Friday, September 23, 2005


I'm not going to post a lot today. In fact, I'm going to spend most of the day off line. My grandmother, Frieda, died last night. My father's mother was living with the parents where she was cared for closely during a protracted illness which included Alzheimer's. Over the last several years, she never really suffered. She had moments of lucidity and, when those failed, her disease mostly left her with happy and sometimes impish thoughts. Her health had been in steady decline in recent weeks. She'd been sleeping 20 hours or so per day, eating much less, unable to walk, and was less coherent. In some ways, Frieda's passing is a relief for my parents as well as herself. They were straining to keep her at home and had only recently been considering other arrangements - a decision they agonized over. Their efforts have been admirable.

There are many fond memories of Frieda that I carry with me. She was a kind and intelligent woman with a good sense of humor who enjoyed life a great deal. Most of the memories seems to be bouncing around in my head in a jumble right now. One very happy one that I have is my visit back to Michigan for my brother's wedding. Frieda was still coherent then, the ravages of her illness had not yet shown their signs. Shawn got to meet Frieda during this time. As usual Frieda was polite and carried herself with the Midwestern/Southern dignity she often displayed. She liked Shawn and, after my brother's wedding, even offered to give Shawn the dress that she wore to the ceremony after Shawn commented on how beautiful Frieda looked in it. We drove Frieda from the church to the banquet. I offered to dance with Frieda during the grandparent's turn on the floor, but she wasn't up to it. Instead, I accompanied my other grandmother, Geneva, to the dance floor and was honored to do so.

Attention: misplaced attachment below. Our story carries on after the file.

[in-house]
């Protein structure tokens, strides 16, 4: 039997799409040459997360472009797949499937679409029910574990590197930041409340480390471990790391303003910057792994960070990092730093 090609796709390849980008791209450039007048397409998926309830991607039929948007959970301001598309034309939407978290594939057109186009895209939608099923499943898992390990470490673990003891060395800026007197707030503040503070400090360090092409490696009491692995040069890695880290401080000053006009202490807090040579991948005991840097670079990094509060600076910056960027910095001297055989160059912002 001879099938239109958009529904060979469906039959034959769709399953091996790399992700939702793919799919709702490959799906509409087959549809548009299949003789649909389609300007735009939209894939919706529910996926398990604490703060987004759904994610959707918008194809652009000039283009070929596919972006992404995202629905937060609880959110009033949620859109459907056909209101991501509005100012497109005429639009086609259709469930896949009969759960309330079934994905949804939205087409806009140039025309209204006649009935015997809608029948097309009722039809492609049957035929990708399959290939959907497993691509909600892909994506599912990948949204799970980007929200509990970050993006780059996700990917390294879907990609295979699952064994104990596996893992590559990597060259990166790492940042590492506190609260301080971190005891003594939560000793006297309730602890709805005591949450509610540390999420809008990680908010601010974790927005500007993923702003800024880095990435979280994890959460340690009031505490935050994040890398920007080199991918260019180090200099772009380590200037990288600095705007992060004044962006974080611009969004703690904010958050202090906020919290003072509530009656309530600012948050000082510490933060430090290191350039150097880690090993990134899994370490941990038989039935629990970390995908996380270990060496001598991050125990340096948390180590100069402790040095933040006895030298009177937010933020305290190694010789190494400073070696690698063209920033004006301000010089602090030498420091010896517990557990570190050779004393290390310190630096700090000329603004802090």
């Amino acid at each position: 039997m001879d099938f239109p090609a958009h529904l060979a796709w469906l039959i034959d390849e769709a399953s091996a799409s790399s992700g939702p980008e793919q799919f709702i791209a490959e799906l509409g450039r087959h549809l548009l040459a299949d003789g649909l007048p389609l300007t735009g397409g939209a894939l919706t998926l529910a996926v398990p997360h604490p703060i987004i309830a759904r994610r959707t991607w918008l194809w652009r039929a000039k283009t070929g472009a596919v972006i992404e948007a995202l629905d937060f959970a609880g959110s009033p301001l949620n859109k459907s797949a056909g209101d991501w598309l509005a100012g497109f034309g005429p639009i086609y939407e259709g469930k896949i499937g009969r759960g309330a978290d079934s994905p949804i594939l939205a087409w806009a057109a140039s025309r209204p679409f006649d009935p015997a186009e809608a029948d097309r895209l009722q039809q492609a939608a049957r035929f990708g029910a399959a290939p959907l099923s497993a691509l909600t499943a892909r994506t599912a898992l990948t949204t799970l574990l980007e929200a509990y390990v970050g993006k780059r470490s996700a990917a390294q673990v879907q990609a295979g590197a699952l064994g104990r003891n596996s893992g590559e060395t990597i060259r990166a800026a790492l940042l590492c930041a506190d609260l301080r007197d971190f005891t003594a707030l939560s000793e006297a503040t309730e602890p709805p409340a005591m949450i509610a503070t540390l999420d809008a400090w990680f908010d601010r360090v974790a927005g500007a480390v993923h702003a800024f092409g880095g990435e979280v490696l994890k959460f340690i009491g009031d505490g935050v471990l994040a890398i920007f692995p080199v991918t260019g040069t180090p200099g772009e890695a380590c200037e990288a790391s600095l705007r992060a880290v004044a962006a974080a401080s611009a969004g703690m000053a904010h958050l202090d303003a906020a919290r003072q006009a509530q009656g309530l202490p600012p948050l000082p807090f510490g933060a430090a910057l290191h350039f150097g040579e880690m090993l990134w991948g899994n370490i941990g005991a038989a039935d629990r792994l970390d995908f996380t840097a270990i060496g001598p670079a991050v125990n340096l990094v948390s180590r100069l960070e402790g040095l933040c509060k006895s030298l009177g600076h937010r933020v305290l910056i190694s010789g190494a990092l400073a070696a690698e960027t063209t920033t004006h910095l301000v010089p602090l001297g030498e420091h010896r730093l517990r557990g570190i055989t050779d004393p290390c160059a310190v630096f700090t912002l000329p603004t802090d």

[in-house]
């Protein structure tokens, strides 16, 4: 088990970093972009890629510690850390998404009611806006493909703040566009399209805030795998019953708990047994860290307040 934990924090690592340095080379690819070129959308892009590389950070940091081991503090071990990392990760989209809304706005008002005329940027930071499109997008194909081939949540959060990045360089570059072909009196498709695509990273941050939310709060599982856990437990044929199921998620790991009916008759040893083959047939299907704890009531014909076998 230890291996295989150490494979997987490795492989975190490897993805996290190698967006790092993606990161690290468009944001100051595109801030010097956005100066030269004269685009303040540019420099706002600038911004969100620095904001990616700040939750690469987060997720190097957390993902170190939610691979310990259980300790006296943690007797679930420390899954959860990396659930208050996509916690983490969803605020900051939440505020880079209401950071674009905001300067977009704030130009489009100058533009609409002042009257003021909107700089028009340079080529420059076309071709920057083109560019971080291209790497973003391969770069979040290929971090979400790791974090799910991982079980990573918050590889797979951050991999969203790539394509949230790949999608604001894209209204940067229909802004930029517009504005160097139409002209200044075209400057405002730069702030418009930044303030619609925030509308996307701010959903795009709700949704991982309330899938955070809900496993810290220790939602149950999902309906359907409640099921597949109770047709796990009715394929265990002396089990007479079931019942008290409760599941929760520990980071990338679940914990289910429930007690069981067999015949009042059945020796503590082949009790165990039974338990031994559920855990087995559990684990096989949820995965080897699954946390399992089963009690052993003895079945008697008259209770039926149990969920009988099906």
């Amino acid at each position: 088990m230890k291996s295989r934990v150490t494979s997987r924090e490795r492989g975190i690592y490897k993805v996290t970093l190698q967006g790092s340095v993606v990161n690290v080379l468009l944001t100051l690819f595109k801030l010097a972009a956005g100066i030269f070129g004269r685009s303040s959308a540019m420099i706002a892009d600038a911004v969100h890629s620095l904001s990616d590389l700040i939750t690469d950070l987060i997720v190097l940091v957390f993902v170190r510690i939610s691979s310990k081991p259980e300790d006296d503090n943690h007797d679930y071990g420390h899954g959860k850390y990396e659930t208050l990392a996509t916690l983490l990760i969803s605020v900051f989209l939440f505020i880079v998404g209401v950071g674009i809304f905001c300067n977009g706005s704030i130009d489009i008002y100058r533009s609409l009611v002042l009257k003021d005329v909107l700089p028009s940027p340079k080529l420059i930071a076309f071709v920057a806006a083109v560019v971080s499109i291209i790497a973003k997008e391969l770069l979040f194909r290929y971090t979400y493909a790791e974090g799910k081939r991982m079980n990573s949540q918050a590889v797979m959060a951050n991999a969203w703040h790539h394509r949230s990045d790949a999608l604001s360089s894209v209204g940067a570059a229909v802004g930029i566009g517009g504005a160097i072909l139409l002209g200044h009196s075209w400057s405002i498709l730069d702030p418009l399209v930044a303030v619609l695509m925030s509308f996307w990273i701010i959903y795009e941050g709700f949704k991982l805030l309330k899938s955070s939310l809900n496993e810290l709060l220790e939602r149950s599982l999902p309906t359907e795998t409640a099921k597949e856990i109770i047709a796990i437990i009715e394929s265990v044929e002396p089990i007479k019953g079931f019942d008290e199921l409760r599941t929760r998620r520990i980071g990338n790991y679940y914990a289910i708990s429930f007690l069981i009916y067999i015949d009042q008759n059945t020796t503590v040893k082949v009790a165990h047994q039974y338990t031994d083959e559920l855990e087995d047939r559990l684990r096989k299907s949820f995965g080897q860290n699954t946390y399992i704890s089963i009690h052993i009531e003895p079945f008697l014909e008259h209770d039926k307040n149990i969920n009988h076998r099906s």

I was happy that Shawn got to meet both women when they were healthy. They've been important figures in my life. Geneva is still alive and doing fairly well, though her health has taken a downturn as well since the death of her husband, my grandfather, Roger. It will suffice for now to say that Frieda will be missed a great deal. Though I have not lived in Michigan for over a decade and not seen much of her since I left, I find a sadness in myself over another person who was close to me missing from this world.

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